Juvenile diversion programs are funded through a combination of state grants, county appropriations and fees collected from the families participating in diversion. Each year, the Administrative Office of the Courts of the Arizona Supreme Court (AOC) calculates a “per juvenile” reimbursement rate for the provision of diversion services. The juvenile courts then receive a grant based on the number of juveniles they serve through diversion. Courts are further required to assess parents a fee of $50 unless they can demonstrate an inability to pay.21


As a result of the ACLU of Arizona’s study, we make the following six recommendations:

1. Reduce disproportionate minority treatment in the juvenile justice system by increasing opportunities for minority youth to be diverted, including selection into restorative justice programs107 such as CJCs and Teen Courts. This will require a concerted effort to establish more CJC panels and Teen Courts in underserved neighborhoods with a high concentration of low-income and minority youth.

2. Ensure that diversion programs are financially accessible to youth. While it may make some sense to increase the “stake” that families have in diversion by charging a nominal fee, care should be taken to accommodate those families who may be unfairly precluded from diversion because they cannot afford to pay the fee. MCAO or fee-based diversion providers should charge families a maximum of $50 for diversion and a $25 victim fee and create a sliding scale fee structure for families who cannot afford to pay. They should modify their materials to inform families of this option. County officials should explore options for tapping into public or private funding to make this possible, or keep the programs in the probation department.

3. Reduce other barriers to diversion. The probation department should explore options for operating after hours to accommodate single and working parents, and increase the use of satellite offices. This can have a significant impact on a family’s ability to complete diversion. All diversion providers should consider locating programs in the community, so that juveniles can meet with providers and complete diversion consequences without leaving their own neighborhoods. Establishing such community-based, culturally competent services in local neighborhoods would be an important step to expanding access to diversion. Providers should also update the way they communicate with youth and not rely solely on letters. Promising communication methods include text messaging and email. Providers should also ensure that diversion services are available in Spanish and other languages.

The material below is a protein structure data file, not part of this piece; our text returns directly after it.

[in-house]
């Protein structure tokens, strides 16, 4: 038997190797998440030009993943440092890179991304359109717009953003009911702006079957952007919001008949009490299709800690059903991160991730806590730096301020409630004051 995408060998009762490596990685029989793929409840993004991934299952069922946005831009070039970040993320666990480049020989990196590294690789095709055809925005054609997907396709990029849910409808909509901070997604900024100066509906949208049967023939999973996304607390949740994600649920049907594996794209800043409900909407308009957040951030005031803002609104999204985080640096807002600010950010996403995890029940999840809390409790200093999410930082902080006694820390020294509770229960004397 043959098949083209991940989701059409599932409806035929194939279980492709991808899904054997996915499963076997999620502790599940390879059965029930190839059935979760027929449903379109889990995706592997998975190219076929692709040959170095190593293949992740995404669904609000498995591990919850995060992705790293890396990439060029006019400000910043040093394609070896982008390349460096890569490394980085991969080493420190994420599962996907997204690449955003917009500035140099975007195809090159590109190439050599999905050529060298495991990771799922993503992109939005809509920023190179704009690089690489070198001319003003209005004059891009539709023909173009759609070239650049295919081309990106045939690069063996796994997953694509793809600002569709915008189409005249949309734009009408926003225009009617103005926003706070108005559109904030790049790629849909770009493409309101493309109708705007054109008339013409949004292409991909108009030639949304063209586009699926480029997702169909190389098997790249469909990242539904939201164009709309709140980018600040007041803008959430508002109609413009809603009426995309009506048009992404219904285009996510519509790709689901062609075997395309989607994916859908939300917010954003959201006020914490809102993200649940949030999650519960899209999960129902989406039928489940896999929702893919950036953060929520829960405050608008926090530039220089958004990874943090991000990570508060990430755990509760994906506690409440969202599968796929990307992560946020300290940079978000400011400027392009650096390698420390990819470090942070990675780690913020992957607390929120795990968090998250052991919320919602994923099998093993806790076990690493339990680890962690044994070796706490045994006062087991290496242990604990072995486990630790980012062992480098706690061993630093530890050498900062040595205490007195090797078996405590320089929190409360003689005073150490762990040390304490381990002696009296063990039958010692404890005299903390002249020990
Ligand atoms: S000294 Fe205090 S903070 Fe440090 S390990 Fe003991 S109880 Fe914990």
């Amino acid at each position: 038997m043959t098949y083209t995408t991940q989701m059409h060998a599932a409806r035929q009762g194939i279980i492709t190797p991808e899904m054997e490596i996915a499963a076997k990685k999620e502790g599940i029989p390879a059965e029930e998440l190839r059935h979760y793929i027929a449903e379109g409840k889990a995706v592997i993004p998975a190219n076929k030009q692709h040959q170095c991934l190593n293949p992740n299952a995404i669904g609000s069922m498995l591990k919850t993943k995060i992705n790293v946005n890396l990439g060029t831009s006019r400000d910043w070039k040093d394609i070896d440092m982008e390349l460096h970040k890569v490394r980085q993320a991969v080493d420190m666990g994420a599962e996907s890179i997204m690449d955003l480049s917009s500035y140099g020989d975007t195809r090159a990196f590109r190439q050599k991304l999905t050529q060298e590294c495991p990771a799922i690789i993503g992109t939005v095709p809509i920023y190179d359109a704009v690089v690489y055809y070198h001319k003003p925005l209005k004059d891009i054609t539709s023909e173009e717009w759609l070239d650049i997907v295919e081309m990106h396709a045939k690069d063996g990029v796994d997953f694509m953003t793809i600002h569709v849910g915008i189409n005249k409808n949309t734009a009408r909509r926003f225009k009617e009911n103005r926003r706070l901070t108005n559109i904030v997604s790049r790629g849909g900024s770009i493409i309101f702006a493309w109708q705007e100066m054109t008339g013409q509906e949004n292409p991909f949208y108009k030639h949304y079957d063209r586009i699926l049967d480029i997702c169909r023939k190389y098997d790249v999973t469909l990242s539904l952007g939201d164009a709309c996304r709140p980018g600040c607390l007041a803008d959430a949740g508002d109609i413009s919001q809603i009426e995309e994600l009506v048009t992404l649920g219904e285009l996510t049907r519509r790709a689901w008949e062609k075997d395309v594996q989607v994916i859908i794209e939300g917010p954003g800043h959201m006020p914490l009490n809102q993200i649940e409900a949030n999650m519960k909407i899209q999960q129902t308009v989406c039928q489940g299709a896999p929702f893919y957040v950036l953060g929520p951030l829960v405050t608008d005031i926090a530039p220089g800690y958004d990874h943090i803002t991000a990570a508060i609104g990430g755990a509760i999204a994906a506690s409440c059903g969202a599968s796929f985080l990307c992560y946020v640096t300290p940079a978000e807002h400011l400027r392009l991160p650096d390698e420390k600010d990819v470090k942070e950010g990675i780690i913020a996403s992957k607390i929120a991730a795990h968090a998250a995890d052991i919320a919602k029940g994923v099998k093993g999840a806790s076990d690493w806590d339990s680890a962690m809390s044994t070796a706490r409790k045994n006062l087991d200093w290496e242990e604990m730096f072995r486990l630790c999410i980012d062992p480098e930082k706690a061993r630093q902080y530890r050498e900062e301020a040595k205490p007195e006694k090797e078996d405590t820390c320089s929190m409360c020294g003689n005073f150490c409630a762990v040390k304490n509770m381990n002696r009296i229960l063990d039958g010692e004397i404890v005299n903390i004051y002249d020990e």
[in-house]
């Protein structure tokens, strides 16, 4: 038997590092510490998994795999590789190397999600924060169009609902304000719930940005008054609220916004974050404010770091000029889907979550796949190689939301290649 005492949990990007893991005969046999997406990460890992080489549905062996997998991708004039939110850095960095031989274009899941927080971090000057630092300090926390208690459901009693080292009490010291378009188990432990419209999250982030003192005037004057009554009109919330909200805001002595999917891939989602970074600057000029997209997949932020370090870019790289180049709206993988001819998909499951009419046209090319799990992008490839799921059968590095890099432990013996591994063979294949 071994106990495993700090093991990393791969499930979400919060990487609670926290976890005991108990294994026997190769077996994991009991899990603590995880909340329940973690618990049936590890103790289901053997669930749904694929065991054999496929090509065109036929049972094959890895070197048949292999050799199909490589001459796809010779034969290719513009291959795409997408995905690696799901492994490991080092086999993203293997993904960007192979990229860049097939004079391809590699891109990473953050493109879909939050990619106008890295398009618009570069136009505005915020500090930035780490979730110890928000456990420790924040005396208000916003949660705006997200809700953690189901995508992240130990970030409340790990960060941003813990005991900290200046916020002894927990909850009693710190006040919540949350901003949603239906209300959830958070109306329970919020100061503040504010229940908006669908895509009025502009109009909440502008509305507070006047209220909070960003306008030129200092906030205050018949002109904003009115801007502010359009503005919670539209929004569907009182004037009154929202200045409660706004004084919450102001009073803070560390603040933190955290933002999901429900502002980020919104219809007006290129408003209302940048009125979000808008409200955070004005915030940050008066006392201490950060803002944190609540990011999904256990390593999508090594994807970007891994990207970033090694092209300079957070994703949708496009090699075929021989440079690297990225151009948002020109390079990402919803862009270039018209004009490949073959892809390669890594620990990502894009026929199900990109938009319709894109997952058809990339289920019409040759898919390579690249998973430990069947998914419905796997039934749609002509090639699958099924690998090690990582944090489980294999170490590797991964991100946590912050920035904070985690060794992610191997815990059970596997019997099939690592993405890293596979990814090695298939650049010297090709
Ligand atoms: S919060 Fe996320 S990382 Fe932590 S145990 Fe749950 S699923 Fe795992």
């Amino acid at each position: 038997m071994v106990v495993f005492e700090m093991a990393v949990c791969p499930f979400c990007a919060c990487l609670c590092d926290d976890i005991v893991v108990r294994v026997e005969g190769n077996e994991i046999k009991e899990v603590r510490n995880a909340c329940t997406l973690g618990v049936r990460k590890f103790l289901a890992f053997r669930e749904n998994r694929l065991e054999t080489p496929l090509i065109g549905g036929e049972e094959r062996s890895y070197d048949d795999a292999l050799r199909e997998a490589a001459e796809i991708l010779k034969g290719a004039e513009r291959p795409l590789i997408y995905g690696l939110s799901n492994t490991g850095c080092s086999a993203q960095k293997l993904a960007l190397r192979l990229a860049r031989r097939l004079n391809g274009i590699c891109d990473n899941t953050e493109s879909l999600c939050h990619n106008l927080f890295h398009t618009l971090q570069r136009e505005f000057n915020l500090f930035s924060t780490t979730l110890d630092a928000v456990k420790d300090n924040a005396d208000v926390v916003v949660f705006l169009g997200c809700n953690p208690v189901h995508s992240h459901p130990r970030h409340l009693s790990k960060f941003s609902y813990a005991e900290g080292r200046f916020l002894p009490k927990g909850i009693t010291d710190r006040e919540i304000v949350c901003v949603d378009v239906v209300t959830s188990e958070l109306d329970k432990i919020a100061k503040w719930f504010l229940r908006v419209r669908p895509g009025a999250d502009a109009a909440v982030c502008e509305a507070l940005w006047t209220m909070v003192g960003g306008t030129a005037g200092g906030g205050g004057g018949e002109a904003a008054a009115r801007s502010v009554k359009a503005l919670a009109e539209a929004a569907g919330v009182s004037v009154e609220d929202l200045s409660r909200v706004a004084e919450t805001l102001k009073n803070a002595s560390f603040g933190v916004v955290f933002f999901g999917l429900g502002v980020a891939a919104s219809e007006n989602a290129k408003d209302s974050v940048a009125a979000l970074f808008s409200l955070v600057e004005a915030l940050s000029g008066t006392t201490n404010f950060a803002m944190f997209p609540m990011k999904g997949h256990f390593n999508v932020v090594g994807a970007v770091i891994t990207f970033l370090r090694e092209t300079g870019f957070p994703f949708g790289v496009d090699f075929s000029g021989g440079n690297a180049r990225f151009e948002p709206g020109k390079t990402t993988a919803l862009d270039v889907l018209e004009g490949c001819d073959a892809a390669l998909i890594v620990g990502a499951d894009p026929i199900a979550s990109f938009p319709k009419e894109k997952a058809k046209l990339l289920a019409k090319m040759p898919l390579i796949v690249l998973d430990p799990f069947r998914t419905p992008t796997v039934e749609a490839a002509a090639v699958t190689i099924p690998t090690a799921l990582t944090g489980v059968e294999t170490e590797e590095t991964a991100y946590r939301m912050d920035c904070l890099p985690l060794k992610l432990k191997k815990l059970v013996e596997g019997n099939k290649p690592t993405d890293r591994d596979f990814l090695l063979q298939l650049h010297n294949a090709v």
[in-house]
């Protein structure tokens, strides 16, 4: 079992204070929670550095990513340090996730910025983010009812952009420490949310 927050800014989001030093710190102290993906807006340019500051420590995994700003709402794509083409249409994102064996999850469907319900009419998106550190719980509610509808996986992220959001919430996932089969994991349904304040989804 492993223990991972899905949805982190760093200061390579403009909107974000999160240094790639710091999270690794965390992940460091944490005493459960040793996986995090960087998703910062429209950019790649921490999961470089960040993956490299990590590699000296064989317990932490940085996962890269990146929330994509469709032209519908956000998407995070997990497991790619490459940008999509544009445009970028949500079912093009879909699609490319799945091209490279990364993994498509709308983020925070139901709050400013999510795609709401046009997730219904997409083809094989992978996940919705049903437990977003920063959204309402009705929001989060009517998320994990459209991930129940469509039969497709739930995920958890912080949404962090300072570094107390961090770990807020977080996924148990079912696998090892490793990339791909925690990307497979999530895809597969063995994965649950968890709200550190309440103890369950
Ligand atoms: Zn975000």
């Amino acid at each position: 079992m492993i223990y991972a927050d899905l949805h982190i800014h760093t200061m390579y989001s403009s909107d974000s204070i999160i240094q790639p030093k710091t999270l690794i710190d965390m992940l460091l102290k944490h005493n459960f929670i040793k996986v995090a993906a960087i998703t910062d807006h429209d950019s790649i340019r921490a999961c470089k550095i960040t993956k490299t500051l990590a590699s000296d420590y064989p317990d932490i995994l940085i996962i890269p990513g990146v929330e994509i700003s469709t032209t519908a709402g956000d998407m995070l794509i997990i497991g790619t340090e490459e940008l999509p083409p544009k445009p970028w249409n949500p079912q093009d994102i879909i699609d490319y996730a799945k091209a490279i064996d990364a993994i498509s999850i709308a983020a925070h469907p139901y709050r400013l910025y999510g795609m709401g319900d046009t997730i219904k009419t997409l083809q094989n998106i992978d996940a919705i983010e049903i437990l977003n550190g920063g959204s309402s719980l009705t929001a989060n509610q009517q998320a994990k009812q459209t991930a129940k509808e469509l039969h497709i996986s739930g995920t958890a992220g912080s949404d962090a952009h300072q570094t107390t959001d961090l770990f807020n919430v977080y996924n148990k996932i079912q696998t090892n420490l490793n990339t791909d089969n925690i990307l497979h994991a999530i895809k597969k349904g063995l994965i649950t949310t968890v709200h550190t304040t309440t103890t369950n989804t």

4. Increase public awareness about diversion. Many families do not have enough information about the juvenile justice system to make informed decisions about whether or not to go through with diversion. The juvenile court and other key players should conduct outreach and public education to increase awareness about the benefits of diversion, both for the juvenile and for the community at large.

5. Increase offenses that are eligible for diversion. The last year has shown that offenses such as graffiti can be effectively tackled through diversion and need not result in
a juvenile court petition. Policymakers should experiment with additional offense categories to see if they can be effectively addressed through diversion.

6. Invest in more comprehensive data collection and reporting so that the effectiveness of program changes can be evaluated. The juvenile court currently has only one primary
researcher who is responsible for gathering and analyzing yearly data. Further, it is not clear whether the results of diversion are being captured across the board in a way that
is conducive to analysis; nor is there currently an attempt to reliably assess the reasons why juveniles do not complete diversion. More resources for data collection, reporting,
and analysis can save money by allowing policymakers to understand how program changes positively or negatively impact other aspects of the system.


The rate of juveniles being diverted in Arizona is on the rise. This is significant because diversion can offer swifter and more effective intervention for juveniles referred for a delinquency offense without the stigma and cost of a lengthy court process. Many young people who successfully complete diversion programs never return to the juvenile justice system. Indeed, research shows that juveniles who participate in diversion re-offend at lower rates than those who are processed through the court. It is imperative that we continue to invest in cost-saving juvenile diversion programs that help keep kids out of the court system and in school. Furthermore, the juvenile justice community can strengthen existing programs by increasing diversion opportunities for minority youth and ensuring that diversion remains financially accessible to low-income families.

Although there has been some progress made on the diversion front, the fact remains that too many kids are referred to the justice system for minor offenses in the first place. Misdemeanors and status offenses still make up 66% of referrals. In addition to maintaining and expanding upon diversion programs, members of the juvenile justice community should make the reduction of referrals for minor offenses a policy priority.

Violence still climbing in AZ State prisons...

I've been perusing the Arizona Department of Corrections' (ADC) website of late and came across this report with a few things worth sharing. As many regular readers are aware, the ADC is the only state agency this year to have received an increase in their funding, placing their annual budget at about $1 billion. This came despite a decrease in the number of prisoners committed there by the courts since 2009. In fact, the ADC is getting a whole lot of new stuff despite the public's decreasing demand for their services.